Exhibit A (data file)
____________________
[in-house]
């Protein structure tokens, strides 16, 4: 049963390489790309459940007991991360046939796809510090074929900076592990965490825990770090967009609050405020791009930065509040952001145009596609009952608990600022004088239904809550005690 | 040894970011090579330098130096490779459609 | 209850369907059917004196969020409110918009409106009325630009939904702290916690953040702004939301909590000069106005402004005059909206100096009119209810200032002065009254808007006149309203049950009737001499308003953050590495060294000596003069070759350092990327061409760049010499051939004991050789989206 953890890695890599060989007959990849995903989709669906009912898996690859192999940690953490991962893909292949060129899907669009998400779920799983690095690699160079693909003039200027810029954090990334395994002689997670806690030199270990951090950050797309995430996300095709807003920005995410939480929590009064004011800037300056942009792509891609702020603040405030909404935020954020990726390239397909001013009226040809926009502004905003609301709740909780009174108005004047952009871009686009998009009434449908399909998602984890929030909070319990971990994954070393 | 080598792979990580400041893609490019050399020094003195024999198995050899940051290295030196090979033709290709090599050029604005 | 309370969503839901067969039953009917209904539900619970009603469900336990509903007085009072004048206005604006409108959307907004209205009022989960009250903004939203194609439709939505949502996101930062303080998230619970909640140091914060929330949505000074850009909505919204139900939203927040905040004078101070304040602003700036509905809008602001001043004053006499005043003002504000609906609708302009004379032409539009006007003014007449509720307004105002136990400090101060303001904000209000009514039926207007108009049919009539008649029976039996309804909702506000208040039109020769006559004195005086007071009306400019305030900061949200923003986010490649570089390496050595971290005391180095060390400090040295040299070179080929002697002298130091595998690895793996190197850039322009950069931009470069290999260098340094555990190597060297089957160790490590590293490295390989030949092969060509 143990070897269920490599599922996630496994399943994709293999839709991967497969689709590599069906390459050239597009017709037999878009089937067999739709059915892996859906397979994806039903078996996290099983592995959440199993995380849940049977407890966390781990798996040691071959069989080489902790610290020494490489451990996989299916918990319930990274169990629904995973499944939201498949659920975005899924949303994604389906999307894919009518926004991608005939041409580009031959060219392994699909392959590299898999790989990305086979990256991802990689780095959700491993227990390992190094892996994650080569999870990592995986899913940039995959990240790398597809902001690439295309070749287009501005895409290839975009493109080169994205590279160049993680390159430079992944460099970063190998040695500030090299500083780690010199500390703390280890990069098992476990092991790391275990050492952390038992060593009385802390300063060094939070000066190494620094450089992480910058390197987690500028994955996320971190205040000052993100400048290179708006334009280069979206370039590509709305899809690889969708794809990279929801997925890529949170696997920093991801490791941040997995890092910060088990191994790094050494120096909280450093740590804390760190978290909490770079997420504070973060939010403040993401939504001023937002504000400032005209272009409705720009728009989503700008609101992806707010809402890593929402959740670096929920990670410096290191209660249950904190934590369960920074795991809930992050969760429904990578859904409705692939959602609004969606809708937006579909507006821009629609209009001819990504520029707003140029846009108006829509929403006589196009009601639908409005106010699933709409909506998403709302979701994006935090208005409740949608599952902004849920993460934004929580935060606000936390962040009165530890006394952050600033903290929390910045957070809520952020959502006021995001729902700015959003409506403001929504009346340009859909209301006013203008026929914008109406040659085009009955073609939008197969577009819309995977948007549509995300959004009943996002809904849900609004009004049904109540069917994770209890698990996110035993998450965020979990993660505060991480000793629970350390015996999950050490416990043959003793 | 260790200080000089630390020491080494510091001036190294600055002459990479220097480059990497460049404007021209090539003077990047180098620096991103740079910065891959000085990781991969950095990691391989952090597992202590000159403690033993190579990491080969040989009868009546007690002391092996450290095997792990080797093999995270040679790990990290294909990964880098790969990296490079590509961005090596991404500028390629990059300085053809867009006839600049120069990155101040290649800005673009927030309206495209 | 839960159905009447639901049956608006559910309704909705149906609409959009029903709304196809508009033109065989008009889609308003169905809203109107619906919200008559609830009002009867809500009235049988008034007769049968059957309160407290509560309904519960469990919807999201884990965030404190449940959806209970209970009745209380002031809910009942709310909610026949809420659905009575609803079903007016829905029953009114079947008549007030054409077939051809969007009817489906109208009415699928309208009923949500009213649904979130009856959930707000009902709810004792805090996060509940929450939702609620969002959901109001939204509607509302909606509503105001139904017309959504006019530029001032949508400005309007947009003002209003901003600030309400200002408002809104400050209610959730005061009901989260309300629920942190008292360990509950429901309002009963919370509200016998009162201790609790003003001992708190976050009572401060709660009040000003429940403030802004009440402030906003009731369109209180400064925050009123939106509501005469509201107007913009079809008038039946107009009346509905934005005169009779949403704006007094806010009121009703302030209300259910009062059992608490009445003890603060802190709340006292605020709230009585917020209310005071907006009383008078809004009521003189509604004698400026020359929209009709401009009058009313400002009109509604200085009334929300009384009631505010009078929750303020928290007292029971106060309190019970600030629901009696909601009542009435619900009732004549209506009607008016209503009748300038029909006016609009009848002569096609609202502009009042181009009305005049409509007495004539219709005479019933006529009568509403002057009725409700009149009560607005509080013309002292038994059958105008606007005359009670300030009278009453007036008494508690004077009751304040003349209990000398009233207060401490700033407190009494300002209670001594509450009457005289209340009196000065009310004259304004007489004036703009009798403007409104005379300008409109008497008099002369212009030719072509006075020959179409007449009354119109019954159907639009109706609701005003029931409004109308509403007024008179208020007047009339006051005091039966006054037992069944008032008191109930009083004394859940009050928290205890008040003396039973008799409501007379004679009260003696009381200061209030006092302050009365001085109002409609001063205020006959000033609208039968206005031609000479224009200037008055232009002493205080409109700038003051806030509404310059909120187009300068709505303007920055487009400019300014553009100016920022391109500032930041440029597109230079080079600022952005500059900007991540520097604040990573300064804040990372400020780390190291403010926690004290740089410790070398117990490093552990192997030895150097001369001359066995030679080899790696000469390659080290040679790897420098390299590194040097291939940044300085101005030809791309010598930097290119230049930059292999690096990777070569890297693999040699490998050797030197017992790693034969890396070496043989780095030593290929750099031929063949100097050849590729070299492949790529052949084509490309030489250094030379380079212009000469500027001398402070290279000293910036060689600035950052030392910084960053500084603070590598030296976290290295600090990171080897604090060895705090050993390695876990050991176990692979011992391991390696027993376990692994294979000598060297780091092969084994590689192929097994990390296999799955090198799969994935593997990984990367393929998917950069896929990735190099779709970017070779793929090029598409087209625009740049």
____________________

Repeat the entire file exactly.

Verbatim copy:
[in-house]
């Protein structure tokens, strides 16, 4: 049963390489790309459940007991991360046939796809510090074929900076592990965490825990770090967009609050405020791009930065509040952001145009596609009952608990600022004088239904809550005690 | 040894970011090579330098130096490779459609 | 209850369907059917004196969020409110918009409106009325630009939904702290916690953040702004939301909590000069106005402004005059909206100096009119209810200032002065009254808007006149309203049950009737001499308003953050590495060294000596003069070759350092990327061409760049010499051939004991050789989206 953890890695890599060989007959990849995903989709669906009912898996690859192999940690953490991962893909292949060129899907669009998400779920799983690095690699160079693909003039200027810029954090990334395994002689997670806690030199270990951090950050797309995430996300095709807003920005995410939480929590009064004011800037300056942009792509891609702020603040405030909404935020954020990726390239397909001013009226040809926009502004905003609301709740909780009174108005004047952009871009686009998009009434449908399909998602984890929030909070319990971990994954070393 | 080598792979990580400041893609490019050399020094003195024999198995050899940051290295030196090979033709290709090599050029604005 | 309370969503839901067969039953009917209904539900619970009603469900336990509903007085009072004048206005604006409108959307907004209205009022989960009250903004939203194609439709939505949502996101930062303080998230619970909640140091914060929330949505000074850009909505919204139900939203927040905040004078101070304040602003700036509905809008602001001043004053006499005043003002504000609906609708302009004379032409539009006007003014007449509720307004105002136990400090101060303001904000209000009514039926207007108009049919009539008649029976039996309804909702506000208040039109020769006559004195005086007071009306400019305030900061949200923003986010490649570089390496050595971290005391180095060390400090040295040299070179080929002697002298130091595998690895793996190197850039322009950069931009470069290999260098340094555990190597060297089957160790490590590293490295390989030949092969060509 143990070897269920490599599922996630496994399943994709293999839709991967497969689709590599069906390459050239597009017709037999878009089937067999739709059915892996859906397979994806039903078996996290099983592995959440199993995380849940049977407890966390781990798996040691071959069989080489902790610290020494490489451990996989299916918990319930990274169990629904995973499944939201498949659920975005899924949303994604389906999307894919009518926004991608005939041409580009031959060219392994699909392959590299898999790989990305086979990256991802990689780095959700491993227990390992190094892996994650080569999870990592995986899913940039995959990240790398597809902001690439295309070749287009501005895409290839975009493109080169994205590279160049993680390159430079992944460099970063190998040695500030090299500083780690010199500390703390280890990069098992476990092991790391275990050492952390038992060593009385802390300063060094939070000066190494620094450089992480910058390197987690500028994955996320971190205040000052993100400048290179708006334009280069979206370039590509709305899809690889969708794809990279929801997925890529949170696997920093991801490791941040997995890092910060088990191994790094050494120096909280450093740590804390760190978290909490770079997420504070973060939010403040993401939504001023937002504000400032005209272009409705720009728009989503700008609101992806707010809402890593929402959740670096929920990670410096290191209660249950904190934590369960920074795991809930992050969760429904990578859904409705692939959602609004969606809708937006579909507006821009629609209009001819990504520029707003140029846009108006829509929403006589196009009601639908409005106010699933709409909506998403709302979701994006935090208005409740949608599952902004849920993460934004929580935060606000936390962040009165530890006394952050600033903290929390910045957070809520952020959502006021995001729902700015959003409506403001929504009346340009859909209301006013203008026929914008109406040659085009009955073609939008197969577009819309995977948007549509995300959004009943996002809904849900609004009004049904109540069917994770209890698990996110035993998450965020979990993660505060991480000793629970350390015996999950050490416990043959003793 | 260790200080000089630390020491080494510091001036190294600055002459990479220097480059990497460049404007021209090539003077990047180098620096991103740079910065891959000085990781991969950095990691391989952090597992202590000159403690033993190579990491080969040989009868009546007690002391092996450290095997792990080797093999995270040679790990990290294909990964880098790969990296490079590509961005090596991404500028390629990059300085053809867009006839600049120069990155101040290649800005673009927030309206495209 | 839960159905009447639901049956608006559910309704909705149906609409959009029903709304196809508009033109065989008009889609308003169905809203109107619906919200008559609830009002009867809500009235049988008034007769049968059957309160407290509560309904519960469990919807999201884990965030404190449940959806209970209970009745209380002031809910009942709310909610026949809420659905009575609803079903007016829905029953009114079947008549007030054409077939051809969007009817489906109208009415699928309208009923949500009213649904979130009856959930707000009902709810004792805090996060509940929450939702609620969002959901109001939204509607509302909606509503105001139904017309959504006019530029001032949508400005309007947009003002209003901003600030309400200002408002809104400050209610959730005061009901989260309300629920942190008292360990509950429901309002009963919370509200016998009162201790609790003003001992708190976050009572401060709660009040000003429940403030802004009440402030906003009731369109209180400064925050009123939106509501005469509201107007913009079809008038039946107009009346509905934005005169009779949403704006007094806010009121009703302030209300259910009062059992608490009445003890603060802190709340006292605020709230009585917020209310005071907006009383008078809004009521003189509604004698400026020359929209009709401009009058009313400002009109509604200085009334929300009384009631505010009078929750303020928290007292029971106060309190019970600030629901009696909601009542009435619900009732004549209506009607008016209503009748300038029909006016609009009848002569096609609202502009009042181009009305005049409509007495004539219709005479019933006529009568509403002057009725409700009149009560607005509080013309002292038994059958105008606007005359009670300030009278009453007036008494508690004077009751304040003349209990000398009233207060401490700033407190009494300002209670001594509450009457005289209340009196000065009310004259304004007489004036703009009798403007409104005379300008409109008497008099002369212009030719072509006075020959179409007449009354119109019954159907639009109706609701005003029931409004109308509403007024008179208020007047009339006051005091039966006054037992069944008032008191109930009083004394859940009050928290205890008040003396039973008799409501007379004679009260003696009381200061209030006092302050009365001085109002409609001063205020006959000033609208039968206005031609000479224009200037008055232009002493205080409109700038003051806030509404310059909120187009300068709505303007920055487009400019300014553009100016920022391109500032930041440029597109230079080079600022952005500059900007991540520097604040990573300064804040990372400020780390190291403010926690004290740089410790070398117990490093552990192997030895150097001369001359066995030679080899790696000469390659080290040679790897420098390299590194040097291939940044300085101005030809791309010598930097290119230049930059292999690096990777070569890297693999040699490998050797030197017992790693034969890396070496043989780095030593290929750099031929063949100097050849590729070299492949790529052949084509490309030489250094030379380079212009000469500027001398402070290279000293910036060689600035950052030392910084960053500084603070590598030296976290290295600090990171080897604090060895705090050993390695876990050991176990692979011992391991390696027993376990692994294979000598060297780091092969084994590689192929097994990390296999799955090198799969994935593997990984990367393929998917950069896929990735190099779709970017070779793929090029598409087209625009740049």